The term ‘resilience’ has become the new buzzword thrown at GPs. The GMC has decided it should be enshrined into medical school training, hoping to prevent the scandalous rates of suicide among doctors under investigation. Over an eight-year period, 114 doctors under investigation have died and 28 of these have been confirmed as suicide. The GMC has been urged to change the mentality of ‘guilty until proven innocent’, but all this talk of resilience puts the blame on the GP for not being tough enough.
And I am still uncertain if resilience is something we should aspire to. My own interest stems from the fact that my father died unexpectedly when I was 16. The following day, I travelled alone to school, was given a cup of tea in the head teacher’s office, told to take the rest of the week off and to return after that. There was no mention of support or counselling. I kept my head down, studied hard and started medical school. Once there, I was distracted by my independence, the workload and partying. I thought I was strong. It wasn’t until three years later that it came crashing down. I was depressed (but didn’t seek help), left medical school (only to return a week later) and felt infantile. I had buried my grief, distracted myself, and the world saw someone who had ‘bounced back’; the hallmark of resilience.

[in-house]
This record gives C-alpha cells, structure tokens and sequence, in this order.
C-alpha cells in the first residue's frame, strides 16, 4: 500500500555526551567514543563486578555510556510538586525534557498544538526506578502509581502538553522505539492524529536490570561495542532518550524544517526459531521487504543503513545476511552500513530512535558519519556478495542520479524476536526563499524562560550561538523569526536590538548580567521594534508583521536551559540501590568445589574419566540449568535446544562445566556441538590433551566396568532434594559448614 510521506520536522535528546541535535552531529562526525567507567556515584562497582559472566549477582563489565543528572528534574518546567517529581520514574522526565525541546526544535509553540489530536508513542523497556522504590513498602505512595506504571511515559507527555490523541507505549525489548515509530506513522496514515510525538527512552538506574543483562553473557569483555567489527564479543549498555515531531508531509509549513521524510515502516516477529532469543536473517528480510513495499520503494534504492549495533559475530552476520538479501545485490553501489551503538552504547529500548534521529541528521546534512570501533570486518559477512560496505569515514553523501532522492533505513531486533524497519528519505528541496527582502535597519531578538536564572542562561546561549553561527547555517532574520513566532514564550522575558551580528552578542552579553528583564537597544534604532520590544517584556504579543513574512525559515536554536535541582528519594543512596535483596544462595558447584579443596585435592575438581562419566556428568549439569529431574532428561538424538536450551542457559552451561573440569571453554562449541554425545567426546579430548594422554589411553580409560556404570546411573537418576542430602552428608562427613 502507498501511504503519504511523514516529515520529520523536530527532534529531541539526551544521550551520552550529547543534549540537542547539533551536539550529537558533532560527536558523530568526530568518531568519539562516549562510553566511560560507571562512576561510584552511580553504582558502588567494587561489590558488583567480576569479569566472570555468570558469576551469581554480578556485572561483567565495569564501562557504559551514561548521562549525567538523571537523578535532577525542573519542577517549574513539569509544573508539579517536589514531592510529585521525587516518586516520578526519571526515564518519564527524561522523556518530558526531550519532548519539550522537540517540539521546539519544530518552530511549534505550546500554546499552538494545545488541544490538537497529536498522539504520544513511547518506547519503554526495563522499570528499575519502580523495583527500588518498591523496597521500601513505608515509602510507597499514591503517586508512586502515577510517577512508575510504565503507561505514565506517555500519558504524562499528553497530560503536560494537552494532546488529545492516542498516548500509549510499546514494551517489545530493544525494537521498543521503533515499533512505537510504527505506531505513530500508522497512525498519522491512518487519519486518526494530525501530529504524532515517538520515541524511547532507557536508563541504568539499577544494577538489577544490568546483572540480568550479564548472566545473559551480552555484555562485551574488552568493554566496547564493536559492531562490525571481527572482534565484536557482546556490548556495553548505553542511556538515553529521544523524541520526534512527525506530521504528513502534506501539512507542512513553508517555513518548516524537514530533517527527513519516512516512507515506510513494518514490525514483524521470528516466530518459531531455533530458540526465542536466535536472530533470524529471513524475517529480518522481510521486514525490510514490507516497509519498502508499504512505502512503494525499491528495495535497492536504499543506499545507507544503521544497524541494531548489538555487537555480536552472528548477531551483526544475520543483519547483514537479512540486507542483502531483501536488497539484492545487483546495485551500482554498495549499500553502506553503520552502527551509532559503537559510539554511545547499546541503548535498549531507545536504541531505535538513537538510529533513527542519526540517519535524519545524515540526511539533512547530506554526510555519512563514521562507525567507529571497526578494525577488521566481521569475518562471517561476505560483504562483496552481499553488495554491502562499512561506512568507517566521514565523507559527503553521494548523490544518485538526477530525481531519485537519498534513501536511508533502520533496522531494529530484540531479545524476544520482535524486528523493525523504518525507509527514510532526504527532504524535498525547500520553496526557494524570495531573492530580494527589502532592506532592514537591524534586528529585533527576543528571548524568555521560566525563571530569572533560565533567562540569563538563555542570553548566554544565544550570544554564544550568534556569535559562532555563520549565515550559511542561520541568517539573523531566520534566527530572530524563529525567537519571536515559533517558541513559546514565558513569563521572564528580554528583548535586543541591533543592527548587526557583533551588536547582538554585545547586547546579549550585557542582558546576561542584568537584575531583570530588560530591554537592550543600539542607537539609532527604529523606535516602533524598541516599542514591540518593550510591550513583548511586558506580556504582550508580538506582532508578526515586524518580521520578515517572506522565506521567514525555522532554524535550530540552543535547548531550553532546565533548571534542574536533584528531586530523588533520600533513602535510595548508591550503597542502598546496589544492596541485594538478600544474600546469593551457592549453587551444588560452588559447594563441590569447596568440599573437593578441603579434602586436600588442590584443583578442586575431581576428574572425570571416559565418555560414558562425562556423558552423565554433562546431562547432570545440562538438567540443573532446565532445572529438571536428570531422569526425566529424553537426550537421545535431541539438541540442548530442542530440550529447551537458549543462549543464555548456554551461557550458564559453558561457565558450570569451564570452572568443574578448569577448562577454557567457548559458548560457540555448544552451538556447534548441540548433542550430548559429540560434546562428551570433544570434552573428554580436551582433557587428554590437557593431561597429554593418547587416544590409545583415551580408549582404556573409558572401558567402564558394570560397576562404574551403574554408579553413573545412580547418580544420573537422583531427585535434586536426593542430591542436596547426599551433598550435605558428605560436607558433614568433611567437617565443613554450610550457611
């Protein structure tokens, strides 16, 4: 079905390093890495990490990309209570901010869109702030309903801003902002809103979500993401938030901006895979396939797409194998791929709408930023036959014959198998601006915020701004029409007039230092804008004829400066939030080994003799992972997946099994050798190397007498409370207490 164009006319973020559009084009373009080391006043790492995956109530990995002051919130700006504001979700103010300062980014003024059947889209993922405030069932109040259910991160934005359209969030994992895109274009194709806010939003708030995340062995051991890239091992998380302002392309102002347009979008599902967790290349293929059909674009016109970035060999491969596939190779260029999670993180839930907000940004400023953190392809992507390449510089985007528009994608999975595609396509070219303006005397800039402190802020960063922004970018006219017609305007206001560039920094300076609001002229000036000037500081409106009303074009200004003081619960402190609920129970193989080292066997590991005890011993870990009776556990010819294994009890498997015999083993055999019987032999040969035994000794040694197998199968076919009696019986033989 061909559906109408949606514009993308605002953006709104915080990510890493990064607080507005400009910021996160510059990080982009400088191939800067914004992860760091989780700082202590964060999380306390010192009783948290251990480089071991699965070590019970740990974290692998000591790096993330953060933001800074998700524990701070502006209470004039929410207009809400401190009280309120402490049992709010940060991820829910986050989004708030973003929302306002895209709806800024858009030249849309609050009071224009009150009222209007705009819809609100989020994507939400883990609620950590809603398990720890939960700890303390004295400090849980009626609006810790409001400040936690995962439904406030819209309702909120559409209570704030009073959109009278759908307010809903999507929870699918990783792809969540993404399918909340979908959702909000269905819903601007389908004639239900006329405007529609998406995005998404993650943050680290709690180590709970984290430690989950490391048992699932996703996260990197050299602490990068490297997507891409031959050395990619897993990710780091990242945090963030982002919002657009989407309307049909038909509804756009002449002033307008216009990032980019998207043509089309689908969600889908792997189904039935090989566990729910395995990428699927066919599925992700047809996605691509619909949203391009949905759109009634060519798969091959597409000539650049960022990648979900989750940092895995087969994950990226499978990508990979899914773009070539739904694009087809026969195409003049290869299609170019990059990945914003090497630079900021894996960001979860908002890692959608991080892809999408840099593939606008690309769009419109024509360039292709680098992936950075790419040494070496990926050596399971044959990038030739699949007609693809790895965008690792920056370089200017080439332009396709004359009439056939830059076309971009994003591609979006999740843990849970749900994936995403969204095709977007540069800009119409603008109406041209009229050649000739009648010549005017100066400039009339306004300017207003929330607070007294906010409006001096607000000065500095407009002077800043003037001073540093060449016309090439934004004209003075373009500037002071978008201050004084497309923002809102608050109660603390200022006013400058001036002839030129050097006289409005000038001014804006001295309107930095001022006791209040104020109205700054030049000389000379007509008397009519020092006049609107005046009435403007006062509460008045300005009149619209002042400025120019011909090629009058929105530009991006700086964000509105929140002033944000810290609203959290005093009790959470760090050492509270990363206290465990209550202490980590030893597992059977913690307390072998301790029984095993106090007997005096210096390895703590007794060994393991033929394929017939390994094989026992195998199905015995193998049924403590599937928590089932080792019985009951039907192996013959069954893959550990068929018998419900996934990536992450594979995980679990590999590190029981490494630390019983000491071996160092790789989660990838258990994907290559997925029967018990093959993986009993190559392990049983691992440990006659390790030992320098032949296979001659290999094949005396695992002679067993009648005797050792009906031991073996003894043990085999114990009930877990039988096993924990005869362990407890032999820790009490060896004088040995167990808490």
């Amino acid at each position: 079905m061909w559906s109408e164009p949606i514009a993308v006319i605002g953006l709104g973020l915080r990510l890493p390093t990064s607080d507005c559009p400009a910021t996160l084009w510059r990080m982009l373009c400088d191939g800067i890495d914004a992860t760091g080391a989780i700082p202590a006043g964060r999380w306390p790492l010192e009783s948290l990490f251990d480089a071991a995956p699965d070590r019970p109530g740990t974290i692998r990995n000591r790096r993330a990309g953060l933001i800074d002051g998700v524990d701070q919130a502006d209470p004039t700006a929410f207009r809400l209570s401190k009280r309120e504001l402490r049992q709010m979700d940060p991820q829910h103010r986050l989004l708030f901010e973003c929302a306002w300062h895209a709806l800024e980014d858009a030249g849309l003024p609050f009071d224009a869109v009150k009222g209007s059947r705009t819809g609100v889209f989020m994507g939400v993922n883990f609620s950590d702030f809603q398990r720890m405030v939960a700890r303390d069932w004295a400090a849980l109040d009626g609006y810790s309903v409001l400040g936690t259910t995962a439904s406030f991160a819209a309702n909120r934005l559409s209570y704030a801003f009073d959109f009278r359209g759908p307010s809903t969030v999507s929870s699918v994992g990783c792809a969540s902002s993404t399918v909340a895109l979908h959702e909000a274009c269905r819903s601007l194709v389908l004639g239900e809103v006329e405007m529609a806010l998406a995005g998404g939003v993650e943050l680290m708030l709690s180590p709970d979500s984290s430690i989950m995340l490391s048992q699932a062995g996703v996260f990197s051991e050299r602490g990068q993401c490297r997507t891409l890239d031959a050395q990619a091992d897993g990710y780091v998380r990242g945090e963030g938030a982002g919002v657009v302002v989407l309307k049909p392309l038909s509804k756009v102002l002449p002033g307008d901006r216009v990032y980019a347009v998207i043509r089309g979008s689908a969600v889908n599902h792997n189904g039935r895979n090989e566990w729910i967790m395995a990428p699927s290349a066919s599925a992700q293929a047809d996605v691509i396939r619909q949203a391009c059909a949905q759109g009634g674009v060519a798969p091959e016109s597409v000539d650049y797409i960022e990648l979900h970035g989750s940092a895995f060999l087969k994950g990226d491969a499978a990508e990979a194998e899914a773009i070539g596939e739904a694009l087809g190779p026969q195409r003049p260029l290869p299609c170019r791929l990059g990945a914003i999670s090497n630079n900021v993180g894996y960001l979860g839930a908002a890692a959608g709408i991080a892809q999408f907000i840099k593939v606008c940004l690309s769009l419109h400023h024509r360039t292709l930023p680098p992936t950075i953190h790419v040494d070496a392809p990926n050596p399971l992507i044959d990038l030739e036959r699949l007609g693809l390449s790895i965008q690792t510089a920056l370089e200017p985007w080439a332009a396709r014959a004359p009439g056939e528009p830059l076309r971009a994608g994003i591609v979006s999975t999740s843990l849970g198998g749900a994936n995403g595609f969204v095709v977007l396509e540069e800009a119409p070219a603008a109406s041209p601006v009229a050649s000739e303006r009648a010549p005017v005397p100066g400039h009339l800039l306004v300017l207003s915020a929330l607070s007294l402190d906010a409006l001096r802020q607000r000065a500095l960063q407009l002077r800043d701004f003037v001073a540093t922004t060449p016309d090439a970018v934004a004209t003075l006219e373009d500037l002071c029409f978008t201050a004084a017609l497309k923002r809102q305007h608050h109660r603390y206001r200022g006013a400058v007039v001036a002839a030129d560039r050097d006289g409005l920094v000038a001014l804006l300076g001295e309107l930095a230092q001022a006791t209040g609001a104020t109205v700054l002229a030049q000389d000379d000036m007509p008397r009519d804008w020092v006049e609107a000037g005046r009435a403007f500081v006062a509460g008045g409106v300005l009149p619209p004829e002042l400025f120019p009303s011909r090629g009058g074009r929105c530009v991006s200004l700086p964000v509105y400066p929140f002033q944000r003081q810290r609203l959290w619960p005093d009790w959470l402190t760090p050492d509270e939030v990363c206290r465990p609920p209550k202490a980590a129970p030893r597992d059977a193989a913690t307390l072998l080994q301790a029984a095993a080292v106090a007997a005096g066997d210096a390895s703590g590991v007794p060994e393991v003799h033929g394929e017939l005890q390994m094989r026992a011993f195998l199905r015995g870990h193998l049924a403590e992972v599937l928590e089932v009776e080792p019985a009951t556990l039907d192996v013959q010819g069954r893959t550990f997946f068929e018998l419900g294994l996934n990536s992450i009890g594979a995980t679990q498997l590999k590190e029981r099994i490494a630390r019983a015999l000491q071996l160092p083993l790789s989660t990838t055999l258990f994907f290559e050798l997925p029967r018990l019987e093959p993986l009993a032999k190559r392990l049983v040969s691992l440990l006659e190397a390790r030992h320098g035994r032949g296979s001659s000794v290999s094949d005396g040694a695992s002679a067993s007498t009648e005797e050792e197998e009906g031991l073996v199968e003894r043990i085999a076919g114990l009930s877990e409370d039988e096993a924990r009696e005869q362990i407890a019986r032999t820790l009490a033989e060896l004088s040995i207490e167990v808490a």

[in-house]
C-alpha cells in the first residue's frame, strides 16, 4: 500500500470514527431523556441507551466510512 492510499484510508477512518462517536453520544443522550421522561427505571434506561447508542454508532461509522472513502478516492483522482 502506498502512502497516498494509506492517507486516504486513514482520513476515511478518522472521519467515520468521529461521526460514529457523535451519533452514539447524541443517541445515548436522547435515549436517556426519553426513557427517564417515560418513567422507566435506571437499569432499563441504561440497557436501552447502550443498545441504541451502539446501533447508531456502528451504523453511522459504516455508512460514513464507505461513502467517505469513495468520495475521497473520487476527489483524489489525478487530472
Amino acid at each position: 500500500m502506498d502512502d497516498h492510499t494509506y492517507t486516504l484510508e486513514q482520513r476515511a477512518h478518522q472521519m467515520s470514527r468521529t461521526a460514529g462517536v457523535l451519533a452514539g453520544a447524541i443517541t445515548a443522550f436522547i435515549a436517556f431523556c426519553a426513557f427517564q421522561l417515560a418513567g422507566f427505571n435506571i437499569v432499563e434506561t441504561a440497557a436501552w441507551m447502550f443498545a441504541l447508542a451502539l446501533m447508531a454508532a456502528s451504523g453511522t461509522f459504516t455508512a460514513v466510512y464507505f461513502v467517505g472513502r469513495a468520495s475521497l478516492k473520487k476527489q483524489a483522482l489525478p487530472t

Fast-forward four years and I was a junior house officer working more than 100 hours a week. In 1992, this was the norm. I was part of a collective resilience, akin to being in a war zone. We worked together, ate together, played together and slept together. We became agoraphobic when we left the battlefield and had occasional PTSD symptoms, but didn’t yet recognise them. Our only motivation was survival. We would not waste energy trying to improve conditions, as reflected by the European Working Time Directive legislating when the BMA could not.
Those of us who survived were now feeling pretty superior. We felt younger doctors lacked the resilience and professionalism of the past. But what did this resilience achieve? As trainees, we continued working overtime at nights and weekends for HALF our normal pay; being paid less per hour than the cleaner. We abused alcohol because that’s easy when you are sleep deprived. Our relationships were intense, but transient as we laid our hat in a new home every six months. And most disturbingly, we developed a black humour and armour that was impenetrable to compassion towards our patients or each other.
This is far from a successful story of resilience. It is a story of damage and exploitation. Our ‘professionalism’ has led to 12-hour working days combined with a loss of income. It is now preparing to work a 12/7 week. But true resilience would mean valuing ourselves, putting us, our families and friends first. It is no surprise that newly qualified GPs are rejecting salaried and partnership roles in favour of locum posts and working abroad.
We could learn a lot from them.
Dr Shaba Nabi is a GP trainer in Bristol